“Give Me Liberty or Give Me Death”
Hist. 2010 WW1
October 16, 2005
Oral History Interview of Patrick Henry
Patrick Henry’s “Give Me Liberty, or Give Me Death” speech has been stamped as one of the greatest of all time in history books. It was a time in March, 1775 that a convention took place where Virginians convened to choose and instruct delegates to the Second Continental Congress. Probably the majority of the people at the convention were fighting and arguing that peace with Britain was the best solution to dealing with the Parliament’s quest for more control. Although Patrick Henry seemed to be skeptical about making his most famous speech, he went with his heart and let his emotions run wild.
I was lucky enough to have been graced and awarded an interview with the great Patrick Henry to discuss briefly about his early life experiences with a focus on his most famous speech at the Virginia Convention. My first question to Henry was how he came to be a lawyer in such a short period of time. Patrick Henry responded with “Well, my first step in becoming a lawyer was to pass two oral examinations by different lawyers that were appointed by the colony’s Privy Court. This was quite an achievement since the majority of lawyers at this time spent well over a year in preparing and learning the material. I say that I am fortunate for passing the bar exam in about six weeks (Patrick Henry).
Before I asked about the famous speech, I asked Henry about The Parsons’ Cause that helped his name become what it is known as today. He responded “at the time, the colonial law had set clergy salaries at around sixteen thousand pounds of tobacco per year. However, in 1758 the tobacco crop had failed and Virginia’s assembly passed the Twopenny Act that provided debts payable in tobacco to be paid in paper currency at the rate of two pence per pound of tobacco. I represented one church treasurer and...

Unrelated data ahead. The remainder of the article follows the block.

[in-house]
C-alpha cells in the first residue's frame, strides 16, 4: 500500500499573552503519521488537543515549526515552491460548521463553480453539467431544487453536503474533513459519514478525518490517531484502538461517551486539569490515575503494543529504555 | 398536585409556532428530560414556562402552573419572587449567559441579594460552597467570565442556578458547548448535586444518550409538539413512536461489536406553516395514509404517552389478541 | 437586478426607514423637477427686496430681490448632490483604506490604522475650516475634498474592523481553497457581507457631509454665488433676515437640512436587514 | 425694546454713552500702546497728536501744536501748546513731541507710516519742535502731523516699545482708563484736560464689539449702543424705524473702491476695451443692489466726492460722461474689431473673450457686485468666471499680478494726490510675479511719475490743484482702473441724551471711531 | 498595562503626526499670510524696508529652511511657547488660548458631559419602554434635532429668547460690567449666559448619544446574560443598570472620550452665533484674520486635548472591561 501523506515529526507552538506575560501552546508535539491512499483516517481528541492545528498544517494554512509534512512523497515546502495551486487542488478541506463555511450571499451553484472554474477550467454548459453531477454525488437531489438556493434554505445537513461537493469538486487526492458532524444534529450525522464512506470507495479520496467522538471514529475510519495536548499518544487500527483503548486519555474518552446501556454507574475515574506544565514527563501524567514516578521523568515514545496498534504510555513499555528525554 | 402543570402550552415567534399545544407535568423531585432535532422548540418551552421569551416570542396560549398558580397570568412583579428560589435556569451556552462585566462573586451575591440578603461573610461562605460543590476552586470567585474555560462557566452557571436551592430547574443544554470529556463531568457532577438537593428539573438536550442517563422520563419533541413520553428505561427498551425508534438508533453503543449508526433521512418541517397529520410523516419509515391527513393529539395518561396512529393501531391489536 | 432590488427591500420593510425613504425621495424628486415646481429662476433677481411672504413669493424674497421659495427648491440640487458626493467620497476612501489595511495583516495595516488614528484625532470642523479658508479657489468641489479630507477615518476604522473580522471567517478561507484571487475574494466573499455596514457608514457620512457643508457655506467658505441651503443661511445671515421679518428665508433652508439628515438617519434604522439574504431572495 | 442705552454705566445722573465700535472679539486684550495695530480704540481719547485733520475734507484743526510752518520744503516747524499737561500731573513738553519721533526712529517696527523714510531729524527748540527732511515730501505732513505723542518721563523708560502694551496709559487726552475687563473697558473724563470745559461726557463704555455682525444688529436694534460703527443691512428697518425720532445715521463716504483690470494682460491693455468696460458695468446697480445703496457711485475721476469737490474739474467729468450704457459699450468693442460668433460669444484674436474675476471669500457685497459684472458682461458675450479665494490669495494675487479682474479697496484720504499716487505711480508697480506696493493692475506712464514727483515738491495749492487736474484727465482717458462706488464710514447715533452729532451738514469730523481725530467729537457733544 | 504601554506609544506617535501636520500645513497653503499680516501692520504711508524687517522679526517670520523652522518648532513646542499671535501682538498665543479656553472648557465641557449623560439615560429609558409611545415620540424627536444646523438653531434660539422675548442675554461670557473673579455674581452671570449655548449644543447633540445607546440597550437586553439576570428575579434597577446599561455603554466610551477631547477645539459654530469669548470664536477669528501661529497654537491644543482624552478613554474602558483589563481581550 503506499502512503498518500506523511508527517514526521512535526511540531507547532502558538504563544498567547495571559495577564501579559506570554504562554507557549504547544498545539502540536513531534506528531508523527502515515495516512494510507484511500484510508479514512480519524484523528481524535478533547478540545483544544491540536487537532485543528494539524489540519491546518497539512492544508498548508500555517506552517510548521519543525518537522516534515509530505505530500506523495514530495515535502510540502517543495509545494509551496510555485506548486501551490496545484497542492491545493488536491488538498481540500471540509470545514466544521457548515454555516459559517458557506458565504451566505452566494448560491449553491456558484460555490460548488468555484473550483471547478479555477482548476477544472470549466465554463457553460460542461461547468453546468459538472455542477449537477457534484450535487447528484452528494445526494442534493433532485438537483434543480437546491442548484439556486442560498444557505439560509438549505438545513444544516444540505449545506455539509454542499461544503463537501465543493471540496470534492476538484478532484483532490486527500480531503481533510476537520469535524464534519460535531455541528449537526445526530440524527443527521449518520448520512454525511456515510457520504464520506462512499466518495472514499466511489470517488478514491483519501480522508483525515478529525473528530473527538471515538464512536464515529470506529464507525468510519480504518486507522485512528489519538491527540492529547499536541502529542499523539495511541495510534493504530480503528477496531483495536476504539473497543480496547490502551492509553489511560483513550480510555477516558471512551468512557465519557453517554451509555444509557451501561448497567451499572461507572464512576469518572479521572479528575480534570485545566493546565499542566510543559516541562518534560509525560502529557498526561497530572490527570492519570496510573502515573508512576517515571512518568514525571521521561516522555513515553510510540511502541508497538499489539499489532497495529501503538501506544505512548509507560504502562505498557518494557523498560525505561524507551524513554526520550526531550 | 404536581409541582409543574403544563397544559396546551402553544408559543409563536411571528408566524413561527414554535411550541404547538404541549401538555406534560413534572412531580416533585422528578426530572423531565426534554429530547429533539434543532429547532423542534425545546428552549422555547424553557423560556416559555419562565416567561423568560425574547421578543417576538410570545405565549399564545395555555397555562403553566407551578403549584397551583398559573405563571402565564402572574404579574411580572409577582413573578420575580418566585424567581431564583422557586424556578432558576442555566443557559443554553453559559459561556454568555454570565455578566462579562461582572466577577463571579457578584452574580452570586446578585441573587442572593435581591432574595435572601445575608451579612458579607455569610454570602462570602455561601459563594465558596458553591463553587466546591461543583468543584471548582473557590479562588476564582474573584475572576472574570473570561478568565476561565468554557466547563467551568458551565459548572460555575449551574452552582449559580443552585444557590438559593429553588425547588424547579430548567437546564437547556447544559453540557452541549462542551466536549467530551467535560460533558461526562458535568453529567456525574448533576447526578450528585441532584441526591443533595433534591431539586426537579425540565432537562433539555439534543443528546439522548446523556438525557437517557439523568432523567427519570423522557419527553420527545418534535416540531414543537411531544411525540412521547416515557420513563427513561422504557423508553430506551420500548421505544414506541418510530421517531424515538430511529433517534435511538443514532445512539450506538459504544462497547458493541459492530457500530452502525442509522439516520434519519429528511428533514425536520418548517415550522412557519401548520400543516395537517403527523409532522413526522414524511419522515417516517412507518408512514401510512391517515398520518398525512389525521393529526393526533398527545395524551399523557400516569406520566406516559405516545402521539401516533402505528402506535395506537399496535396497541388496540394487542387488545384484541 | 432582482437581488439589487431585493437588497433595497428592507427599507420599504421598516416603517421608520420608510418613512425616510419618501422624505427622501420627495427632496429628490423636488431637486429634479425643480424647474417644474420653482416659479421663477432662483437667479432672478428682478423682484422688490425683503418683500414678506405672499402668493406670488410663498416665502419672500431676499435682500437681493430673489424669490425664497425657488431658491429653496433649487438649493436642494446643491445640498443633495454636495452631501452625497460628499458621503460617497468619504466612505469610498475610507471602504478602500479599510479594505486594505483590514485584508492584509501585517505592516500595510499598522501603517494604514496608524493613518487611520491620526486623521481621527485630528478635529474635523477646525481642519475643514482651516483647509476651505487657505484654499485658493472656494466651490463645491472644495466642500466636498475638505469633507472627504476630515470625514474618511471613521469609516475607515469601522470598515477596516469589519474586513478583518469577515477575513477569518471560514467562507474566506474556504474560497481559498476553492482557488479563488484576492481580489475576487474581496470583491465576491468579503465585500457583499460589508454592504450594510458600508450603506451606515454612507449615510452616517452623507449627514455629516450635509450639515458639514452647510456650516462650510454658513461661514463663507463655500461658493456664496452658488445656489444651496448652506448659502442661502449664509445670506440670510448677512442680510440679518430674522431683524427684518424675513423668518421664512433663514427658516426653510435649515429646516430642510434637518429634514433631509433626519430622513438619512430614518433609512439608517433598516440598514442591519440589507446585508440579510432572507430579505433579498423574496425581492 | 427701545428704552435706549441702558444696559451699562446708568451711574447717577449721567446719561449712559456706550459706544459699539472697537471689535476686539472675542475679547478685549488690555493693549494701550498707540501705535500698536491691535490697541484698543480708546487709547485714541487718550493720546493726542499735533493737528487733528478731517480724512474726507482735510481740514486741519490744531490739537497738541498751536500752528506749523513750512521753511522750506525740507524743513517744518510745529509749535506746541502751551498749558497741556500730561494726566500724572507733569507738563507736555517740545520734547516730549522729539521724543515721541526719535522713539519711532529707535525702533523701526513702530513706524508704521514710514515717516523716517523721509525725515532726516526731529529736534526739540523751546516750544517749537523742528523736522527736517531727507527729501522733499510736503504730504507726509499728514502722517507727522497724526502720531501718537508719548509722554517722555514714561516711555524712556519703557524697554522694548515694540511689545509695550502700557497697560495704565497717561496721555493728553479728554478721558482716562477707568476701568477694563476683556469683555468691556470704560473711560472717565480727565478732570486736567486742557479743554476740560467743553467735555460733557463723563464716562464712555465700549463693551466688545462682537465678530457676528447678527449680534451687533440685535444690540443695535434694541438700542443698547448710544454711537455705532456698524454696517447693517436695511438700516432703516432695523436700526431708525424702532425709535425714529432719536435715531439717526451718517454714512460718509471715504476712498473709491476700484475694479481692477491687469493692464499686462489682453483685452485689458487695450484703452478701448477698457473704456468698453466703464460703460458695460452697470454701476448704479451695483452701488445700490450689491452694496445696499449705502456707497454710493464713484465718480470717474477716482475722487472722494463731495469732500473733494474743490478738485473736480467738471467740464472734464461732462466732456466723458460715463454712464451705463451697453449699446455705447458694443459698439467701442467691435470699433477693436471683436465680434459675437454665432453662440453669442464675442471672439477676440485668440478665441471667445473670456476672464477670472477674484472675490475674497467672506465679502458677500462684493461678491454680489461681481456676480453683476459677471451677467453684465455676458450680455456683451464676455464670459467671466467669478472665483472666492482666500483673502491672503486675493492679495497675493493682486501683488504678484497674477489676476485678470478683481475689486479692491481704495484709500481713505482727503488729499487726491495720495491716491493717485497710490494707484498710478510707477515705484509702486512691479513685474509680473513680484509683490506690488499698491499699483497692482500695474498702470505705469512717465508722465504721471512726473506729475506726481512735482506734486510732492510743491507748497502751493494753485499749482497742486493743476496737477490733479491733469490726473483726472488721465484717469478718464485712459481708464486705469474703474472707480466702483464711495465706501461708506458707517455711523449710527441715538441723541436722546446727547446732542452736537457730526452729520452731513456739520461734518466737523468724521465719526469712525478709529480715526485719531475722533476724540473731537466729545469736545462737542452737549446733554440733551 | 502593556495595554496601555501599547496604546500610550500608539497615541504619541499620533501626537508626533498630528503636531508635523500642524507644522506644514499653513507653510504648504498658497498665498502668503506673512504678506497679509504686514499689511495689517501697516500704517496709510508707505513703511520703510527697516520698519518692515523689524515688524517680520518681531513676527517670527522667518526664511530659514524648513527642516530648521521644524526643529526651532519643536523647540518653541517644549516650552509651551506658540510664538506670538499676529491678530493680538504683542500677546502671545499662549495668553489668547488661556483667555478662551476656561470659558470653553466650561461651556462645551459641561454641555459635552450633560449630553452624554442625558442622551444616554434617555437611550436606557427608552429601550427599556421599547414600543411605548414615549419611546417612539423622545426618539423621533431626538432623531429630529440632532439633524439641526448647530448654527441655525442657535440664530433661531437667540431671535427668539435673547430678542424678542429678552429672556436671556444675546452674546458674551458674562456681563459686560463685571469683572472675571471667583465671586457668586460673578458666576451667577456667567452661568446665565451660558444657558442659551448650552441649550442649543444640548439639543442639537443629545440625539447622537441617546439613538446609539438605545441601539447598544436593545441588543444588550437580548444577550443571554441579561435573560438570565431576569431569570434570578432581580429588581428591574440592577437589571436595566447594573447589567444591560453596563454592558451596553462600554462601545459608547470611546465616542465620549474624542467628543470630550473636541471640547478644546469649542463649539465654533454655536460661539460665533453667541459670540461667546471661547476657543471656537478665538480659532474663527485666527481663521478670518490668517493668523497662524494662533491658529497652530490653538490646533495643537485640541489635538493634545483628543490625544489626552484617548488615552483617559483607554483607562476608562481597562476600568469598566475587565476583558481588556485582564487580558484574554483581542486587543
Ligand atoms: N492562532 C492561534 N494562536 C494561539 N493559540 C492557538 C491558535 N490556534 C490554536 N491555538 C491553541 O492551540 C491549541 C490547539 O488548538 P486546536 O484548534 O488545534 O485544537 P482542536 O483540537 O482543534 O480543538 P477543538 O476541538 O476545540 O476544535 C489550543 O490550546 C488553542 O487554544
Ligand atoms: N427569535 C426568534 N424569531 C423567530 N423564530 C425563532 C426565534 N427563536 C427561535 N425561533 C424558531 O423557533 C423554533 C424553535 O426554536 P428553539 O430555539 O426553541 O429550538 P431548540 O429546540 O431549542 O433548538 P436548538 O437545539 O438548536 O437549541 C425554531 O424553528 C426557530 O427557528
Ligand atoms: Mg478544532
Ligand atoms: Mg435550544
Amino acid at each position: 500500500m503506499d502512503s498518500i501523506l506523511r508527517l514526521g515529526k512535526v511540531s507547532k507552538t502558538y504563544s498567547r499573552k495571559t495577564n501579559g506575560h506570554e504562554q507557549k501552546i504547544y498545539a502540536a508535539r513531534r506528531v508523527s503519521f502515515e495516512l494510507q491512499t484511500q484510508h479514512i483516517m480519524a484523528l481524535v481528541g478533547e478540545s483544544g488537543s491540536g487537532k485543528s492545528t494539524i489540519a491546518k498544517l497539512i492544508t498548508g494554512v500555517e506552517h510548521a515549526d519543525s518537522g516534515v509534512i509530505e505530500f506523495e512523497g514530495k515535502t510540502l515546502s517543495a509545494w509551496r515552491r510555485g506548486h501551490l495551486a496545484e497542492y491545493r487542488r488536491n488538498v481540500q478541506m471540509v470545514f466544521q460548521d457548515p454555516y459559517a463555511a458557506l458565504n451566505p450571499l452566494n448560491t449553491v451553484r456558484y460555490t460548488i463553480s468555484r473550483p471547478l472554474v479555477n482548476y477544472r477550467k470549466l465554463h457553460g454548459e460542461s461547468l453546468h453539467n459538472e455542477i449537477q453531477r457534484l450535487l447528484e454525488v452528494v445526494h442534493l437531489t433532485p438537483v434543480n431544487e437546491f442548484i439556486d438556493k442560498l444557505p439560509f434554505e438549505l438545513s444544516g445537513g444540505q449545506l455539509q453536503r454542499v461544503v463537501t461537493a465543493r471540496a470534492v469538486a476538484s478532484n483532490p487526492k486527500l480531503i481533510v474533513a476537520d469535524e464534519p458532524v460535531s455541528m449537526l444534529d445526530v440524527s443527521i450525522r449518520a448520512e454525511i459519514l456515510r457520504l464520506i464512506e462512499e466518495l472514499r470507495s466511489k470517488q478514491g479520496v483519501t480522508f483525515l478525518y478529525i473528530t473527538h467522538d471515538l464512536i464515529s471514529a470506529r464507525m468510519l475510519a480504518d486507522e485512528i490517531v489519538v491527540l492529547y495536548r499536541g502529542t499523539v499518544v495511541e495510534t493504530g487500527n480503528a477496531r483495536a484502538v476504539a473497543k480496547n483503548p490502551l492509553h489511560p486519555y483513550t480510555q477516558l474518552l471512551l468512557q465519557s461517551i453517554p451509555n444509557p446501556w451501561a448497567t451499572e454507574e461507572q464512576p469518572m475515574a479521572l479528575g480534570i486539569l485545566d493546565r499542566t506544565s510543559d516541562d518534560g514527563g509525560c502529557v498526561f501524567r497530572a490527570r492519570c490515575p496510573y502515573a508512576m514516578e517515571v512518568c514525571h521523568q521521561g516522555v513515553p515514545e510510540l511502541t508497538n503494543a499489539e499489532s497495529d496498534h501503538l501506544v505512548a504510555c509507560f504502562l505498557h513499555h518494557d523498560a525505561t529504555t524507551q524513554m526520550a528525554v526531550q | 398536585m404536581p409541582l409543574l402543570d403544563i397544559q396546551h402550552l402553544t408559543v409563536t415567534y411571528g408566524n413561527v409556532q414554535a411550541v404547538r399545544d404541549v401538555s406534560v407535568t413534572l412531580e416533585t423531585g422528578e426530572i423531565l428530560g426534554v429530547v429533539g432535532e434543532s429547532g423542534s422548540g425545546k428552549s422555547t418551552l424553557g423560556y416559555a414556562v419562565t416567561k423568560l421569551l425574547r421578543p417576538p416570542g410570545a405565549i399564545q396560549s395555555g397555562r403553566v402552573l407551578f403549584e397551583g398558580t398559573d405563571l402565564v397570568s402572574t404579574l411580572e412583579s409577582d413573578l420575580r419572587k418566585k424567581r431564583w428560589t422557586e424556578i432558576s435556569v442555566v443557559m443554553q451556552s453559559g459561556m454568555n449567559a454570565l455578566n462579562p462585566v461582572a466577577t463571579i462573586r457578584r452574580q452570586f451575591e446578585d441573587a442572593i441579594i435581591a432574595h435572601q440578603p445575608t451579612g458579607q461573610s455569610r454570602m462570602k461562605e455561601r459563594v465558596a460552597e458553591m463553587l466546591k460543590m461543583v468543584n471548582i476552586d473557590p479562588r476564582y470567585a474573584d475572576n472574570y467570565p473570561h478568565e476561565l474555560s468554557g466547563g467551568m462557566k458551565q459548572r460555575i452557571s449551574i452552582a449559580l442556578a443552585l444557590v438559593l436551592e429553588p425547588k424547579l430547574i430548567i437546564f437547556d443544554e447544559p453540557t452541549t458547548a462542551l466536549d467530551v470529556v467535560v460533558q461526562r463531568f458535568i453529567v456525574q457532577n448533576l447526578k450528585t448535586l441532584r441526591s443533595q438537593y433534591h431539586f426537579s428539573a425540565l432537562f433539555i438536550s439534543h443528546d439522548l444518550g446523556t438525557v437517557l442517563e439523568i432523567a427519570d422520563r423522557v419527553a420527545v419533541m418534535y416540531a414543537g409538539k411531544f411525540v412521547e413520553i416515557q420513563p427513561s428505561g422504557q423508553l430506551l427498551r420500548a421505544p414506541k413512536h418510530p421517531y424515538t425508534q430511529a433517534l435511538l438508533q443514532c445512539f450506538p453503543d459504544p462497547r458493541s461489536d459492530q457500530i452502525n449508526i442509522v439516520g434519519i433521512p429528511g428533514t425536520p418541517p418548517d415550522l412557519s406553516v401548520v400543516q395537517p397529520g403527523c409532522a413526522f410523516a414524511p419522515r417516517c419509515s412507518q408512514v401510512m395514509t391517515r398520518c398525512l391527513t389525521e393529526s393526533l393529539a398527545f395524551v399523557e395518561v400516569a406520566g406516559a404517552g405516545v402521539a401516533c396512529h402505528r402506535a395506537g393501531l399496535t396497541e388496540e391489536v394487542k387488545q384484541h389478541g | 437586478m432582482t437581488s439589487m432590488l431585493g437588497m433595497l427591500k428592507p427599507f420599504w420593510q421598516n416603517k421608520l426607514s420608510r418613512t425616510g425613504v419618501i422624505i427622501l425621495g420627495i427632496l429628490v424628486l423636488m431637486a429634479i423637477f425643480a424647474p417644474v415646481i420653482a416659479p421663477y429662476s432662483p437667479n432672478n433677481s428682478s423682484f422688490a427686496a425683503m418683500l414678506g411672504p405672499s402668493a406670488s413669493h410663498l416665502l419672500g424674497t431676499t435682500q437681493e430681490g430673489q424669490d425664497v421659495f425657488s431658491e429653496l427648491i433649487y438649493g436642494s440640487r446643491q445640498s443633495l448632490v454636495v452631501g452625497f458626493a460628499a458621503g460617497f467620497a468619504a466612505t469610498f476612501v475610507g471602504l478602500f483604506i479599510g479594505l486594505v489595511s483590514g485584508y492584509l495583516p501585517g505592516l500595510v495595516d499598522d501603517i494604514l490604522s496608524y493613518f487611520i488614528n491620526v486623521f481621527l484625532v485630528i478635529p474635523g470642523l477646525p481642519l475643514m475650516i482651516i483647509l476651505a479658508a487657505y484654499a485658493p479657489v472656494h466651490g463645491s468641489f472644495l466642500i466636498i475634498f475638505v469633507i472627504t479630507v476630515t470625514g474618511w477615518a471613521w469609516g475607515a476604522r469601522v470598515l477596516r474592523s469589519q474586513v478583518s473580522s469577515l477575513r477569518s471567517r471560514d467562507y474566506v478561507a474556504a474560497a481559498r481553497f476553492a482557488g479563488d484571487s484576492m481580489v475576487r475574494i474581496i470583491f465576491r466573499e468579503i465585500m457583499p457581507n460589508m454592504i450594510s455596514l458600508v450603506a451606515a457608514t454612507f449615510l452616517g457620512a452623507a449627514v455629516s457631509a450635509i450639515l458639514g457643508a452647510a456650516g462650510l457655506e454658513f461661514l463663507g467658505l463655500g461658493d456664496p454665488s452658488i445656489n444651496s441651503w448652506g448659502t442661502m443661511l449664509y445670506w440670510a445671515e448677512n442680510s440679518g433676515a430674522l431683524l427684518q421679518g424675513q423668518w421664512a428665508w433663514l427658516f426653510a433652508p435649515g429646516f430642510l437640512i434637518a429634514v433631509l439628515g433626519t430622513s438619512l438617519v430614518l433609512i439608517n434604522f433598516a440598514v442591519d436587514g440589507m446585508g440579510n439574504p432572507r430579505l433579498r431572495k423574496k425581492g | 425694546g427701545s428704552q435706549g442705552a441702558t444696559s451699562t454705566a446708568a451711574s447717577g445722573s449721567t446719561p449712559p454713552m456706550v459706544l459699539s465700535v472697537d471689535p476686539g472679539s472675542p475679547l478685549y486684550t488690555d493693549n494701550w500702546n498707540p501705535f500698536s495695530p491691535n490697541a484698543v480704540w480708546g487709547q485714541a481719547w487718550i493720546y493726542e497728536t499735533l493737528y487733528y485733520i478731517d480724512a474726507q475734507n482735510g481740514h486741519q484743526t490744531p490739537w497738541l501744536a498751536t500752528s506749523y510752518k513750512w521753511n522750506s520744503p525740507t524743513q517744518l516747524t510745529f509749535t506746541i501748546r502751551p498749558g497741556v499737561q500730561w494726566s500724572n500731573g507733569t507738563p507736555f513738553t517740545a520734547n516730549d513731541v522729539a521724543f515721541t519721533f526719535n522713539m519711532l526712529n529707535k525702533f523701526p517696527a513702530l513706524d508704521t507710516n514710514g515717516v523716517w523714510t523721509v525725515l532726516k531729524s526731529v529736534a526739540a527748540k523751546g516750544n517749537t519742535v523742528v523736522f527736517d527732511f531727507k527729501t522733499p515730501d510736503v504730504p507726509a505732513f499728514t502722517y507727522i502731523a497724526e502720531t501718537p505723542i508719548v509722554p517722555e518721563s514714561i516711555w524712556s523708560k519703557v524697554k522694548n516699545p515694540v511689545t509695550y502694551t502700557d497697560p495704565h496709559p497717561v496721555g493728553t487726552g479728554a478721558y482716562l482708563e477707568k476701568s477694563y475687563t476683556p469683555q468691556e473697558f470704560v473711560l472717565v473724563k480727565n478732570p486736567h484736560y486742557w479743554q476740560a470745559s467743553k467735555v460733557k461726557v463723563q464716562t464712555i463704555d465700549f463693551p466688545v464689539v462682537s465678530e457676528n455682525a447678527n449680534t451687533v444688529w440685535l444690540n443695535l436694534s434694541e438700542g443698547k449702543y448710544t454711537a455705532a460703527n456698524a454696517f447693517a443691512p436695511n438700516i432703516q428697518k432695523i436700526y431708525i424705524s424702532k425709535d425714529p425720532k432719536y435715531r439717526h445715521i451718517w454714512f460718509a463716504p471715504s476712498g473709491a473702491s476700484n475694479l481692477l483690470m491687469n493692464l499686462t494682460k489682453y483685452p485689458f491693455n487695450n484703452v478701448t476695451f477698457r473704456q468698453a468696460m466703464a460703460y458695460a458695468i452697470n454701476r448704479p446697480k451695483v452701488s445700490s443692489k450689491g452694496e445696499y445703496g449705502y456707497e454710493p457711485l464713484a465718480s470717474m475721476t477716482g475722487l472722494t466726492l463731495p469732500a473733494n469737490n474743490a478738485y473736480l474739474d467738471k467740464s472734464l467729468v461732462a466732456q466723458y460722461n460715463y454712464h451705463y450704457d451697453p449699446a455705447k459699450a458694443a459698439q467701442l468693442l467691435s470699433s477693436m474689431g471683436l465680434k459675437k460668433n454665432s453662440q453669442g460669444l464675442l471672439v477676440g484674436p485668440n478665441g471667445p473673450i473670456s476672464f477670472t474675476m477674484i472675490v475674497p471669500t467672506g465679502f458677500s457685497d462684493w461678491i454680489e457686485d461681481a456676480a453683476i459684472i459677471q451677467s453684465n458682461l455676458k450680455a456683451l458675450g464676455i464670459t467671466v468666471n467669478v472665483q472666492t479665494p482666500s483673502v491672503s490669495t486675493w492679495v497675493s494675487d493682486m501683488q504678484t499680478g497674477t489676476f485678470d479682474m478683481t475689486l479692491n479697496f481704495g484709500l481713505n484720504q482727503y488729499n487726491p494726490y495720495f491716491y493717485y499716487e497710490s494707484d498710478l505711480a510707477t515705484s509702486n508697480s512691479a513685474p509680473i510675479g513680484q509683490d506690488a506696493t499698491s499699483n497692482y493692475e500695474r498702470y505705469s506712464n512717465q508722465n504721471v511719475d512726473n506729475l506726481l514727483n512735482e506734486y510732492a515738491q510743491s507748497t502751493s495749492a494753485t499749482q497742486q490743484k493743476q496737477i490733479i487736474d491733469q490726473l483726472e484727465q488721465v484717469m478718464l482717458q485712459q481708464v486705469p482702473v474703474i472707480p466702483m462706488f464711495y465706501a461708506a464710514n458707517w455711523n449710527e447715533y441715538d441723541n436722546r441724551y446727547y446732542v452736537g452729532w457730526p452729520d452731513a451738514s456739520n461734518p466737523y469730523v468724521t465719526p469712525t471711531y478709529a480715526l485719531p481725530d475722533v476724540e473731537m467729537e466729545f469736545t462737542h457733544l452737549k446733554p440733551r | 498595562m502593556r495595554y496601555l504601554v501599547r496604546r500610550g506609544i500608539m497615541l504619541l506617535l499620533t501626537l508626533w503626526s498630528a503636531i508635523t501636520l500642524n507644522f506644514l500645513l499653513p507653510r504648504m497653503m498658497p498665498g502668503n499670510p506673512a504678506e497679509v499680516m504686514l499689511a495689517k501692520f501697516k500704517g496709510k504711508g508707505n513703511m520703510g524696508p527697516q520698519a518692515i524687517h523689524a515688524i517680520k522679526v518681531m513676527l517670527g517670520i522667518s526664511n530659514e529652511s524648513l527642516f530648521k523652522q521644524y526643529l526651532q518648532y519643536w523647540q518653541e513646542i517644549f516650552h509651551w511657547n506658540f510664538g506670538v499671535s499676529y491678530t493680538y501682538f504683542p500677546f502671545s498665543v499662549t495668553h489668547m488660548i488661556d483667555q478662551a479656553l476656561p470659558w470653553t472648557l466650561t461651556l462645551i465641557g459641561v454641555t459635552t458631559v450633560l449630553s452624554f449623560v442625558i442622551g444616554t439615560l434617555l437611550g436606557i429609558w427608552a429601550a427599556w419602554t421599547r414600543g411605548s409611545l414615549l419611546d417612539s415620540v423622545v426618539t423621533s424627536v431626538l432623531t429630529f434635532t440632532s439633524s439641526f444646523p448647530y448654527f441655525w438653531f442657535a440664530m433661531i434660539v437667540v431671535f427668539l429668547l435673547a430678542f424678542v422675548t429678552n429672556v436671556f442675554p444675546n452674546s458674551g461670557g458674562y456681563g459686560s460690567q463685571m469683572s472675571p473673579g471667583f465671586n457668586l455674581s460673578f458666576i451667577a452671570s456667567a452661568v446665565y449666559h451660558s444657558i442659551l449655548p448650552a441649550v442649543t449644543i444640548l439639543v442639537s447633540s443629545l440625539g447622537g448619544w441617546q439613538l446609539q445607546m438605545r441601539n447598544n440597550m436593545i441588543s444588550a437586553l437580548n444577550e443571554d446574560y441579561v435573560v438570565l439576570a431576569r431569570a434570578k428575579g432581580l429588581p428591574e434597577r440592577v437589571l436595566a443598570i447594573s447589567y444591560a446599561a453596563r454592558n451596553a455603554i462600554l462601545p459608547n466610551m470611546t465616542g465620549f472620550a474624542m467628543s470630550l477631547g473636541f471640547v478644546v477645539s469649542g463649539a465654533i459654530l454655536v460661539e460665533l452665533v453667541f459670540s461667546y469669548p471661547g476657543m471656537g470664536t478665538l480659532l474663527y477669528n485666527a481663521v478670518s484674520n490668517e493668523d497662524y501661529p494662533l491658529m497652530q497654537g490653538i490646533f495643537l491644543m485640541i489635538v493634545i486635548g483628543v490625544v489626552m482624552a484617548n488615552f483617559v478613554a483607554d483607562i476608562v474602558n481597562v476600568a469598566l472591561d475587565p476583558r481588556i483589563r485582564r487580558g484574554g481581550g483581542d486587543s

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Henry, Patrick. “Give Me Liberty Or Give Me Death”. St. John’s Church, Richmond Virginia. 23 March 1775.
McCants, David A. Patrick Henry: The Orator. Scholastic Library Publishing, Inc. Greenwood, 1990.
McMaken, Ryan. Patrick Henry: Enemy of the State. LewRockwell Publishing. December 2, 2003.
Patrick Henry. American Eras. Vol. 8. Gale Research, 1997-1998. Discovering Collection. Thomson Gale. 16 October 2005 http://galenet.galegroup.com
Wirt, William. Sketches of the Life and Character of Patrick Henry. Philadelphia, 1836. Reproduced in The World’s Great Speeches, Eds. Lewis Copeland and Lawrence W. Lamm. New York, 1973.
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